01/24/2012 03:51 pm ET Updated Mar 25, 2012

Reading Romney's Taxes: The Rich Really Are Different From You And Me

If you've ever heard that the rich are different from everybody else, but wondered just what that looks like, the Romneys' tax returns are a good place to start. Here are a few ways:

They're richer: Let's face it. $21.6 million is a lot of income.

They get the advantage of favorable tax treatment: The Romneys managed about $4.5 million in deductions, and paid tax at an effective rate of 13.9% in 2010.

Their lives are really complicated: Their 2010 Form 1040, with all its schedules and attachments, is over 200 pages long. And that doesn't even count the returns from their trusts or their foundation.

They get big-name help: PriceWaterhouseCoopers prepared those 200 pages, the trustee of their trusts is from Ropes & Gray, the whitest of white-shoe Boston law firms, and Goldman Sachs manages a bunch of their money.

They don't always hire the most expensive help, though: The Romneys reported paying household employment taxes of $4,119 on wages of $20,603 that they paid to four household employees in 2010.

They use all kinds of mechanisms to reduce taxes. For example, what are their deductions? Well, about $1.5 million was cash they gave to the Mormon Church, and another similar amount was stock (mostly Dominos Pizza, one of Bain Capital's big hits), which they gave to the Tyler Foundation, their charitable foundation. Now, even the merely affluent reduce their taxes by giving away low-basis stock rather than cash, but the Tyler Foundation took in those donations, and made grants of only around $675,000 in 2010. The recipients were the Mormon Church and a typical Boston list including the Dana Farber Cancer Institute and Harvard Business School. I guess they're keeping their powder dry.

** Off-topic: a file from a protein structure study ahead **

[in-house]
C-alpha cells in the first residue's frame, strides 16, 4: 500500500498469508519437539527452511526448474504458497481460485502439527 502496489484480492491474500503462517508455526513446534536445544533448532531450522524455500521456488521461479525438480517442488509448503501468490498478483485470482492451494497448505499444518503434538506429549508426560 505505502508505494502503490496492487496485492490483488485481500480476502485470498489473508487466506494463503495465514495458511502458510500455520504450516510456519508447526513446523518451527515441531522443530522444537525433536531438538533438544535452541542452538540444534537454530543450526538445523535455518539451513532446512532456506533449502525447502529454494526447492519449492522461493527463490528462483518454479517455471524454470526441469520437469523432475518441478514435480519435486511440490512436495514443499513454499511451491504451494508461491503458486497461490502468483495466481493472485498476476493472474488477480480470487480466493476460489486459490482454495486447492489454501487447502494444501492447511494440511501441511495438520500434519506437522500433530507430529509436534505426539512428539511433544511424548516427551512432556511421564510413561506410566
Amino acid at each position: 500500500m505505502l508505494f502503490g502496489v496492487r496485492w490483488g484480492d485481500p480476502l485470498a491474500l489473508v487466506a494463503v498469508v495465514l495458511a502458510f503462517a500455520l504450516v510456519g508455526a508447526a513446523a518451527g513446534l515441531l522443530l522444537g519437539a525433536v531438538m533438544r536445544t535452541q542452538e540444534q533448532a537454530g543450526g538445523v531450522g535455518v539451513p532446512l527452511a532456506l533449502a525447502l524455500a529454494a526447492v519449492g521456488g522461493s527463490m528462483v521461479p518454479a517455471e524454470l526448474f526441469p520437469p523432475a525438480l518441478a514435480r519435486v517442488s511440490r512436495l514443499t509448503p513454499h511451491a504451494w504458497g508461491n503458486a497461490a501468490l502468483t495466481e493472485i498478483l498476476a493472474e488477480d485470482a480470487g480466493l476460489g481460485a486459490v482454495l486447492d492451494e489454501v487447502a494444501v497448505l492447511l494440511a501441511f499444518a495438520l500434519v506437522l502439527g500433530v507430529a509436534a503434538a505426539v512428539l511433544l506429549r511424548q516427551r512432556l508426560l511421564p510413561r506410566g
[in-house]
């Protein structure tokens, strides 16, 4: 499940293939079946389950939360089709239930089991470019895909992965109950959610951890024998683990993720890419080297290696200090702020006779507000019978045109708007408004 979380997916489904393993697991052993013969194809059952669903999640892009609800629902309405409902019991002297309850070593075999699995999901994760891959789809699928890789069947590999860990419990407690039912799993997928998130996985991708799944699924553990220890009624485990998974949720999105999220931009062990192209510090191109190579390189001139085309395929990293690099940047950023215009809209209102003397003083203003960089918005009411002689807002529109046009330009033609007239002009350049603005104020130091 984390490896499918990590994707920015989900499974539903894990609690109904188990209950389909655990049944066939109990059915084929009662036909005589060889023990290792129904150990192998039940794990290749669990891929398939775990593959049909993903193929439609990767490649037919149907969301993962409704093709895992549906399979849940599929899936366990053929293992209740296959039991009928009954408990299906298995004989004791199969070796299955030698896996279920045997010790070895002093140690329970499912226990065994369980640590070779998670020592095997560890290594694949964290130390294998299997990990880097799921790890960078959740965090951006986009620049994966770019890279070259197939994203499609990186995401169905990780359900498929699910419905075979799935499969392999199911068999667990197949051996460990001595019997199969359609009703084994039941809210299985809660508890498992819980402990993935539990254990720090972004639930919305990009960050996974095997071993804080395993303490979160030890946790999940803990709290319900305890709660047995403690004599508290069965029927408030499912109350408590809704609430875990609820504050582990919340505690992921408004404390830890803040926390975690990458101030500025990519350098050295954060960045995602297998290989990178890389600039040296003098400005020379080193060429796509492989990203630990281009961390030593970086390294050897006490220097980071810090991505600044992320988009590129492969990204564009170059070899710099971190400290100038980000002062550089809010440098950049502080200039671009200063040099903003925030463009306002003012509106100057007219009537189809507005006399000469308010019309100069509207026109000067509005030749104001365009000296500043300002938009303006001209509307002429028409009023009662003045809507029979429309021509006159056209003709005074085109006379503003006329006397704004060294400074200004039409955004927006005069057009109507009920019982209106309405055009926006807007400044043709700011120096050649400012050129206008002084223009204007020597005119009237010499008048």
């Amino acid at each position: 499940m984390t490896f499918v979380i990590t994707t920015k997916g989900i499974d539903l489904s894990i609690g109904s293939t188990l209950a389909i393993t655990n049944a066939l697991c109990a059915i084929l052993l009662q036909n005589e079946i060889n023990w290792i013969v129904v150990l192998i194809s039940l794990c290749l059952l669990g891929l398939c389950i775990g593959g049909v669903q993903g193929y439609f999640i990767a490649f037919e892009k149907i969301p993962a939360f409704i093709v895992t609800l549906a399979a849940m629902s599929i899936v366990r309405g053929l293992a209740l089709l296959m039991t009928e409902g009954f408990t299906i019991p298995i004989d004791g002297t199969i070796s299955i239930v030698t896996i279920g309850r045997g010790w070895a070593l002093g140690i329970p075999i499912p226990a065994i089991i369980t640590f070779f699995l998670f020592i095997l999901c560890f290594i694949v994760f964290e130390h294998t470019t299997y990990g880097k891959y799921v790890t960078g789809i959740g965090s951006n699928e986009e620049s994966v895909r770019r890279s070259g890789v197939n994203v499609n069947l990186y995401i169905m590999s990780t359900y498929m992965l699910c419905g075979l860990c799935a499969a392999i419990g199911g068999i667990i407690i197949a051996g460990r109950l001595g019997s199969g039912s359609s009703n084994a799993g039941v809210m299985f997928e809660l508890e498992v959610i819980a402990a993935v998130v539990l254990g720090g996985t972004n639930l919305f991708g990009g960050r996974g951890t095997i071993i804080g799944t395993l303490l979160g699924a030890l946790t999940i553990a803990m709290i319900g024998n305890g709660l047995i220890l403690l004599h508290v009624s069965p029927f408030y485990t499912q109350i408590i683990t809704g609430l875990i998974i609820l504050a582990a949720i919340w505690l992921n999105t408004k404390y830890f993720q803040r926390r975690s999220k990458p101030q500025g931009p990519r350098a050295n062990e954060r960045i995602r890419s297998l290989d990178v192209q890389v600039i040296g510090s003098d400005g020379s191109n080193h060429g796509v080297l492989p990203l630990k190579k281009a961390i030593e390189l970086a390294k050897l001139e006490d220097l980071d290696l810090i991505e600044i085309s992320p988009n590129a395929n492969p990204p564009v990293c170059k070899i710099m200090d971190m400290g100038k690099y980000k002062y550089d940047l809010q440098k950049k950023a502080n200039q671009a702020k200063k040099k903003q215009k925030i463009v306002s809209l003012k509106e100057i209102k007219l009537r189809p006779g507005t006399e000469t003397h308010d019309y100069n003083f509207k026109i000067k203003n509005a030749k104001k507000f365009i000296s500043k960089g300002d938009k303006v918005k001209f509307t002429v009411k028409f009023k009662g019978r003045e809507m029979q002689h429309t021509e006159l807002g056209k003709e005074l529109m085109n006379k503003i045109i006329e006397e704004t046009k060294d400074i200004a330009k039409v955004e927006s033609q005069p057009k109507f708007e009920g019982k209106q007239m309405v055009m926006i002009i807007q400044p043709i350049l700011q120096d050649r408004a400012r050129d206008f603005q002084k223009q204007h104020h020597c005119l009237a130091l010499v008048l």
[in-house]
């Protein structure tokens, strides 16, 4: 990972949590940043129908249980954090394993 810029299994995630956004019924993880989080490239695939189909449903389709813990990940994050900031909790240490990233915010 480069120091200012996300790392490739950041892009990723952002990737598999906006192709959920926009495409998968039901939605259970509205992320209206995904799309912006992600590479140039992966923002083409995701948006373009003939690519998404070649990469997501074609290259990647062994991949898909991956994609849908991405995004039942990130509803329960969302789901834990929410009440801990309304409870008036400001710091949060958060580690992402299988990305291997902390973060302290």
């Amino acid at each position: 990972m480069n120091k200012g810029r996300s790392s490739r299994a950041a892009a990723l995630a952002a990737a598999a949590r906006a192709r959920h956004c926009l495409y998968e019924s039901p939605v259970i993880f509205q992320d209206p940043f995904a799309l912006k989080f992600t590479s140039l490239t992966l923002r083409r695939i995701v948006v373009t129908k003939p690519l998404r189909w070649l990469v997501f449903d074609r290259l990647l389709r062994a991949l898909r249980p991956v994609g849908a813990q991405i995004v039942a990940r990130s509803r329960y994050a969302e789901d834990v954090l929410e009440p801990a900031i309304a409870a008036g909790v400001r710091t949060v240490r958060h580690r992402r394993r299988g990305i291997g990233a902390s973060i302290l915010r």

They have a funny idea of what "isn't very much." Gov. Romney has acknowledged that he had some ordinary income from speaking fees, but he said it "wasn't very much." Turns out that in 2010 he netted $480,115 from speaking fees (and that's after he paid his booking agent) and $113,881 from director's fees. Pocket change, I guess. Of course, since their charitable contributions were greater than that, they didn't pay taxes at ordinary income rates on any of it.

They LOVE Europe. Or at least, they like to invest there. Yes, while Gov. Romney has attacked President Obama by suggesting that wants to turn the US into Europe, the Romneys have investments in a whole raft of offshore vehicles in Europe -- places like Germany, Ireland, Luxembourg (which appears to be where the Bain Capital millions are stashed), and, of course, Switzerland. And that's before we get to Australia, Bermuda, and the Cayman Islands. Of course, not all those investments are actually foreign holdings. One of the Irish funds is the Goldman Sachs US Dollar Liquid Reserves Fund -- essentially a money market fund, but held, probably for tax reasons, in Ireland.

They invest in hedge funds. This actually surprised me, since Gov. Romney was on the receiving end of private investment fund fees for long enough to know better than to pay them. Maybe he just liked the names, like Barracuda Investments Ltd and Ursa Funding (a fund called Ursa is most likely a short-seller, since short-selling is inherently bearish). The names suggest a range of investments, including short-selling, vulture investing, junk bonds, and foreign currency trading.

The Romneys' tax returns certainly don't look like most people's. Where most of us have jobs, or businesses, the Romneys have investments and long trailers on a former life. And, of course, since by long tradition we tax capital more gently than labor, and give capital scope to move around the world to try to reduce taxes further, the Romneys end up taxed at a risibly low rate. Nice work if you can get it.

Jonathan Tiemann, a former finance professor at Harvard Business School, is currently President of Tiemann Investment Strategies in Menlo Park, California.